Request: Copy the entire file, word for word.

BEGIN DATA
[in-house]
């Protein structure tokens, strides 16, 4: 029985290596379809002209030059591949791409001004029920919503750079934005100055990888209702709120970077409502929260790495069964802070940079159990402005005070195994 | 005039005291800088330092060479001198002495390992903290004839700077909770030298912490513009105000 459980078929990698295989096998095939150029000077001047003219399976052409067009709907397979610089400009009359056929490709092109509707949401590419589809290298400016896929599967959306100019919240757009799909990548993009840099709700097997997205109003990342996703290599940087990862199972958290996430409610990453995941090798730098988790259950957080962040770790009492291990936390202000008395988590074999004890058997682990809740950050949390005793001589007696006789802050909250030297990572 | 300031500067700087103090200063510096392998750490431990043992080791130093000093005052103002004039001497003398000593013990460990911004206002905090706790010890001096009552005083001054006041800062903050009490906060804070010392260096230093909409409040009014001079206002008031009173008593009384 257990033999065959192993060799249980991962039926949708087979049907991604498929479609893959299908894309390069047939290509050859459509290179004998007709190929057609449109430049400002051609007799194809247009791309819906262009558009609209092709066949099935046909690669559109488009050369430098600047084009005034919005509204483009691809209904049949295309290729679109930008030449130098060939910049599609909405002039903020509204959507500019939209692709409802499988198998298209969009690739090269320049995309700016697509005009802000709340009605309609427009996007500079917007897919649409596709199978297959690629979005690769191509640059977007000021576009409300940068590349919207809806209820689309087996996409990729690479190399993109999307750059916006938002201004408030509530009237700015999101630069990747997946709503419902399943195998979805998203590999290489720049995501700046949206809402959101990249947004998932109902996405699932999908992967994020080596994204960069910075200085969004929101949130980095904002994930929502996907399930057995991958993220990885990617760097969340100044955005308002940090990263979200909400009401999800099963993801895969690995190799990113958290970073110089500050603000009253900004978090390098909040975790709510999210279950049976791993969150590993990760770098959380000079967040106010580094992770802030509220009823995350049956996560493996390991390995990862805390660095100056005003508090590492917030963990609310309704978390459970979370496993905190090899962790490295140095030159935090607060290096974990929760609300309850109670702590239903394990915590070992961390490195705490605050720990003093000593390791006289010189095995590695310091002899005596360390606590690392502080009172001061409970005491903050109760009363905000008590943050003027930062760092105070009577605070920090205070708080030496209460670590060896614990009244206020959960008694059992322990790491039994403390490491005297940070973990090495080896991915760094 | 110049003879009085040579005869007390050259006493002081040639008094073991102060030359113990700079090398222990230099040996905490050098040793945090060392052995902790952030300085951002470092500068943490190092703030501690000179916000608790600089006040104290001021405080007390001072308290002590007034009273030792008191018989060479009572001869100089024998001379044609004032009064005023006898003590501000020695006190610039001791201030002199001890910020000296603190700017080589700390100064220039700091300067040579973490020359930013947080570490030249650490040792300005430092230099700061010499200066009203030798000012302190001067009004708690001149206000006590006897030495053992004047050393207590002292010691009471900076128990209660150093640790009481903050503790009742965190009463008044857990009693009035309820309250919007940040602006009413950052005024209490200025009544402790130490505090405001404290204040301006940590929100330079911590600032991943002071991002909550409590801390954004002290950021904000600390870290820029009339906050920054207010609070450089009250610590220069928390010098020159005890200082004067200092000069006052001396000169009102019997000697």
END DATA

[in-house]
């Protein structure tokens, strides 16, 4: 029985290596379809002209030059591949791409001004029920919503750079934005100055990888209702709120970077409502929260790495069964802070940079159990402005005070195994 | 005039005291800088330092060479001198002495390992903290004839700077909770030298912490513009105000 459980078929990698295989096998095939150029000077001047003219399976052409067009709907397979610089400009009359056929490709092109509707949401590419589809290298400016896929599967959306100019919240757009799909990548993009840099709700097997997205109003990342996703290599940087990862199972958290996430409610990453995941090798730098988790259950957080962040770790009492291990936390202000008395988590074999004890058997682990809740950050949390005793001589007696006789802050909250030297990572 | 300031500067700087103090200063510096392998750490431990043992080791130093000093005052103002004039001497003398000593013990460990911004206002905090706790010890001096009552005083001054006041800062903050009490906060804070010392260096230093909409409040009014001079206002008031009173008593009384 257990033999065959192993060799249980991962039926949708087979049907991604498929479609893959299908894309390069047939290509050859459509290179004998007709190929057609449109430049400002051609007799194809247009791309819906262009558009609209092709066949099935046909690669559109488009050369430098600047084009005034919005509204483009691809209904049949295309290729679109930008030449130098060939910049599609909405002039903020509204959507500019939209692709409802499988198998298209969009690739090269320049995309700016697509005009802000709340009605309609427009996007500079917007897919649409596709199978297959690629979005690769191509640059977007000021576009409300940068590349919207809806209820689309087996996409990729690479190399993109999307750059916006938002201004408030509530009237700015999101630069990747997946709503419902399943195998979805998203590999290489720049995501700046949206809402959101990249947004998932109902996405699932999908992967994020080596994204960069910075200085969004929101949130980095904002994930929502996907399930057995991958993220990885990617760097969340100044955005308002940090990263979200909400009401999800099963993801895969690995190799990113958290970073110089500050603000009253900004978090390098909040975790709510999210279950049976791993969150590993990760770098959380000079967040106010580094992770802030509220009823995350049956996560493996390991390995990862805390660095100056005003508090590492917030963990609310309704978390459970979370496993905190090899962790490295140095030159935090607060290096974990929760609300309850109670702590239903394990915590070992961390490195705490605050720990003093000593390791006289010189095995590695310091002899005596360390606590690392502080009172001061409970005491903050109760009363905000008590943050003027930062760092105070009577605070920090205070708080030496209460670590060896614990009244206020959960008694059992322990790491039994403390490491005297940070973990090495080896991915760094 | 110049003879009085040579005869007390050259006493002081040639008094073991102060030359113990700079090398222990230099040996905490050098040793945090060392052995902790952030300085951002470092500068943490190092703030501690000179916000608790600089006040104290001021405080007390001072308290002590007034009273030792008191018989060479009572001869100089024998001379044609004032009064005023006898003590501000020695006190610039001791201030002199001890910020000296603190700017080589700390100064220039700091300067040579973490020359930013947080570490030249650490040792300005430092230099700061010499200066009203030798000012302190001067009004708690001149206000006590006897030495053992004047050393207590002292010691009471900076128990209660150093640790009481903050503790009742965190009463008044857990009693009035309820309250919007940040602006009413950052005024209490200025009544402790130490505090405001404290204040301006940590929100330079911590600032991943002071991002909550409590801390954004002290950021904000600390870290820029009339906050920054207010609070450089009250610590220069928390010098020159005890200082004067200092000069006052001396000169009102019997000697």